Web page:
[For what it's worth, Mr. Levithan, people are forever pronouncing my last name Jackal instead of Jakel (it sounds like the name Jake, with an L on the end) and then saying, "like in Day of the Jackal, hahaha!" So, I know how it is.]
But this angst over the author's name is not why I'm sleep deprived. The lack of sleep is because, three weeks ago, Chris brought home a copy of Every Day from the "Lucky Day" shelf of the library. (Does every library have a Lucky Day shelf?) After he finished it, Chris suggested that I could, and should, get it read before the 2/7 due date. I started it while waiting for Ben to see the doctor on Tuesday, but between doctor--> pharmacy--> flu grocery shopping --> writing group--> bed, I didn't get much read that day. Which is why I found myself falling asleep over the book at 11:30 last night, and then turning the light back on at 6:15 to squint my way through the last hundred pages.
Every morning, A wakes in a different person’s body, a different person’s life. There’s never any warning about where it will be or who it will be. A has made peace with that, even established guidelines by which to live: Never get too attached. Avoid being noticed. Do not interfere.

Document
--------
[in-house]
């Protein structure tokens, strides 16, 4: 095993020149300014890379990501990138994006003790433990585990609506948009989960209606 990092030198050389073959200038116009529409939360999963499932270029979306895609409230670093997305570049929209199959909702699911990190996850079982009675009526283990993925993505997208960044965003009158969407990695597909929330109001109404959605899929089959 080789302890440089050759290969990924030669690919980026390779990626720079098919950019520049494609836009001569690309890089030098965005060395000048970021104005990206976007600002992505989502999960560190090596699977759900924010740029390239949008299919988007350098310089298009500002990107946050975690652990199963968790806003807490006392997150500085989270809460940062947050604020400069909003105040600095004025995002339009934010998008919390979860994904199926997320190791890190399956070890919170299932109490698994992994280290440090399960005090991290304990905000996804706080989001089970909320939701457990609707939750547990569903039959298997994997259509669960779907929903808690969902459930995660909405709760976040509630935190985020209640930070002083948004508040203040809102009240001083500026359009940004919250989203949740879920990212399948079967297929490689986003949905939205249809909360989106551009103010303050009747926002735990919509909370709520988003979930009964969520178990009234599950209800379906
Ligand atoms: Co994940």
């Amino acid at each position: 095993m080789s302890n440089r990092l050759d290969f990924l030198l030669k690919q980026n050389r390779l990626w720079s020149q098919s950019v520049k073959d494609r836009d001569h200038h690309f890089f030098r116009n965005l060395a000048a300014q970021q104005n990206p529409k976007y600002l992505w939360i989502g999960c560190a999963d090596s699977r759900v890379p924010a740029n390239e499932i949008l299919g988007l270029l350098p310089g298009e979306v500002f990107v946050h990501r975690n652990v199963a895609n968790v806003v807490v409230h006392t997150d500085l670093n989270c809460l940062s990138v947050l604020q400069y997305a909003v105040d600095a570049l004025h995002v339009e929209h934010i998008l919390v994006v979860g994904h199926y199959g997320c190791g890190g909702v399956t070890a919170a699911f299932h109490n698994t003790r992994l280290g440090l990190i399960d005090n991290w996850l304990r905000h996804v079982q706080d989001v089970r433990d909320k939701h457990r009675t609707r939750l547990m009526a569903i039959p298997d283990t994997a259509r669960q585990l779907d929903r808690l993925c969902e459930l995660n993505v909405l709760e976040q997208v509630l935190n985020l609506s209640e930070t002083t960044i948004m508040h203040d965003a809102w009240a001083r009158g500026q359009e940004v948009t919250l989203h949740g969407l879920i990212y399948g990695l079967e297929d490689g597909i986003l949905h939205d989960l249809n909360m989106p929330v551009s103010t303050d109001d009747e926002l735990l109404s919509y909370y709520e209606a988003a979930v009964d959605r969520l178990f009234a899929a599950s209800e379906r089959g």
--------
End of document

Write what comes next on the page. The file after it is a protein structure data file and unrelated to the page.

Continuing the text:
It’s all fine until the morning that A wakes up in the body of Justin and meets Justin’s girlfriend, Rhiannon. From that moment, the rules by which A has been living no longer apply. Because finally A has found someone he wants to be with—day in, day out, day after day.
As A passes from body to body and from life to life, Every Day is all the fun of Audrey Niffenegger's The Time Traveler's Wife without the confusion of the varying timelines. What I love is that it calls into question what makes you "You"--and what better theme for a YA book? In addition to identity, Levithan manages to touch on mental illness, gender issues, health, difficult family dynamics, and the meaning and cause of love, all without making the reader dizzy or pessimistic. I think this book would especially speak to teens who are in the middle of figuring out who they are, but it's a page-turner for adults as well.
The Soundtrack: I happened upon a list of books, movies, and songs at Just Add Books, and was tickled to find Every Day listed as one of Maree's favorite books. For the soundtrack, I'm choosing one of Maree's favorite songs, by Keb Mo. I think the chorus is quite fitting to the theme of the book:
There's more than one way home
Ain't no right way, ain't no wrong
And whatever road you might be on
You find your own way 'cause there's more than one way home.